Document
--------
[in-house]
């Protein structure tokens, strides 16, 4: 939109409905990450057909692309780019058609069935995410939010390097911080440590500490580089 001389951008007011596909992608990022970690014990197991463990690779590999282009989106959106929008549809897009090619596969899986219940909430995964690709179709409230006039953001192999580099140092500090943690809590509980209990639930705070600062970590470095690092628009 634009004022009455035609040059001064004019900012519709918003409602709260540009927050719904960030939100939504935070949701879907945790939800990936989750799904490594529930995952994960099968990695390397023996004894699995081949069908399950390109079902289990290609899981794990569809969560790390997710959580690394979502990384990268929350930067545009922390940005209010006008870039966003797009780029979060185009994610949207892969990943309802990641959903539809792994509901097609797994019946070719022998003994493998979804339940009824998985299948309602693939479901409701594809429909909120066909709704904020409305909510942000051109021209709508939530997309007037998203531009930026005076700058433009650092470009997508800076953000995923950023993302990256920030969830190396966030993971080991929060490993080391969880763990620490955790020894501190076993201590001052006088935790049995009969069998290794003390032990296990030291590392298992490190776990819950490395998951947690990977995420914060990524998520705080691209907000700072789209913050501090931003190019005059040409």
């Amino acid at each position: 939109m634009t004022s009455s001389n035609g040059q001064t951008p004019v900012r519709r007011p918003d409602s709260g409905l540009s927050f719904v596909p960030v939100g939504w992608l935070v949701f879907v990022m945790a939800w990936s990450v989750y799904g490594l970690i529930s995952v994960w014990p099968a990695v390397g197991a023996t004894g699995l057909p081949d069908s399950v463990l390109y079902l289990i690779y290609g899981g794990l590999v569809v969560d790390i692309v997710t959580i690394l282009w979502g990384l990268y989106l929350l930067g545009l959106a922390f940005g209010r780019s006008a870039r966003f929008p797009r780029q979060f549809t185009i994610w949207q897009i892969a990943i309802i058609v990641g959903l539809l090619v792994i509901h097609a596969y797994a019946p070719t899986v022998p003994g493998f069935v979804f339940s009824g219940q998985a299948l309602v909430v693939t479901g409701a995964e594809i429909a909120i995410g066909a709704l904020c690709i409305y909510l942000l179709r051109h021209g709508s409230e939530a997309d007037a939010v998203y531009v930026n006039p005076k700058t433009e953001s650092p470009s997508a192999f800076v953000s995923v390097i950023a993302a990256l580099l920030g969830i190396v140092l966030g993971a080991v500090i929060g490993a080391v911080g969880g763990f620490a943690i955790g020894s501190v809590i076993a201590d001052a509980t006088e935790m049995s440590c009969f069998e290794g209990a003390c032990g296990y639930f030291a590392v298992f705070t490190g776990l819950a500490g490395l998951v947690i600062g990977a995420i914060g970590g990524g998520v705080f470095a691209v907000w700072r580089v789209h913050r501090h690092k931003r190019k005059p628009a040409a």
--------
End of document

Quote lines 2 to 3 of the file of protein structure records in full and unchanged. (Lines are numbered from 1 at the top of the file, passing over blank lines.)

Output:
């Protein structure tokens, strides 16, 4: 939109409905990450057909692309780019058609069935995410939010390097911080440590500490580089 001389951008007011596909992608990022970690014990197991463990690779590999282009989106959106929008549809897009090619596969899986219940909430995964690709179709409230006039953001192999580099140092500090943690809590509980209990639930705070600062970590470095690092628009 634009004022009455035609040059001064004019900012519709918003409602709260540009927050719904960030939100939504935070949701879907945790939800990936989750799904490594529930995952994960099968990695390397023996004894699995081949069908399950390109079902289990290609899981794990569809969560790390997710959580690394979502990384990268929350930067545009922390940005209010006008870039966003797009780029979060185009994610949207892969990943309802990641959903539809792994509901097609797994019946070719022998003994493998979804339940009824998985299948309602693939479901409701594809429909909120066909709704904020409305909510942000051109021209709508939530997309007037998203531009930026005076700058433009650092470009997508800076953000995923950023993302990256920030969830190396966030993971080991929060490993080391969880763990620490955790020894501190076993201590001052006088935790049995009969069998290794003390032990296990030291590392298992490190776990819950490395998951947690990977995420914060990524998520705080691209907000700072789209913050501090931003190019005059040409």
């Amino acid at each position: 939109m634009t004022s009455s001389n035609g040059q001064t951008p004019v900012r519709r007011p918003d409602s709260g409905l540009s927050f719904v596909p960030v939100g939504w992608l935070v949701f879907v990022m945790a939800w990936s990450v989750y799904g490594l970690i529930s995952v994960w014990p099968a990695v390397g197991a023996t004894g699995l057909p081949d069908s399950v463990l390109y079902l289990i690779y290609g899981g794990l590999v569809v969560d790390i692309v997710t959580i690394l282009w979502g990384l990268y989106l929350l930067g545009l959106a922390f940005g209010r780019s006008a870039r966003f929008p797009r780029q979060f549809t185009i994610w949207q897009i892969a990943i309802i058609v990641g959903l539809l090619v792994i509901h097609a596969y797994a019946p070719t899986v022998p003994g493998f069935v979804f339940s009824g219940q998985a299948l309602v909430v693939t479901g409701a995964e594809i429909a909120i995410g066909a709704l904020c690709i409305y909510l942000l179709r051109h021209g709508s409230e939530a997309d007037a939010v998203y531009v930026n006039p005076k700058t433009e953001s650092p470009s997508a192999f800076v953000s995923v390097i950023a993302a990256l580099l920030g969830i190396v140092l966030g993971a080991v500090i929060g490993a080391v911080g969880g763990f620490a943690i955790g020894s501190v809590i076993a201590d001052a509980t006088e935790m049995s440590c009969f069998e290794g209990a003390c032990g296990y639930f030291a590392v298992f705070t490190g776990l819950a500490g490395l998951v947690i600062g990977a995420i914060g970590g990524g998520v705080f470095a691209v907000w700072r580089v789209h913050r501090h690092k931003r190019k005059p628009a040409a």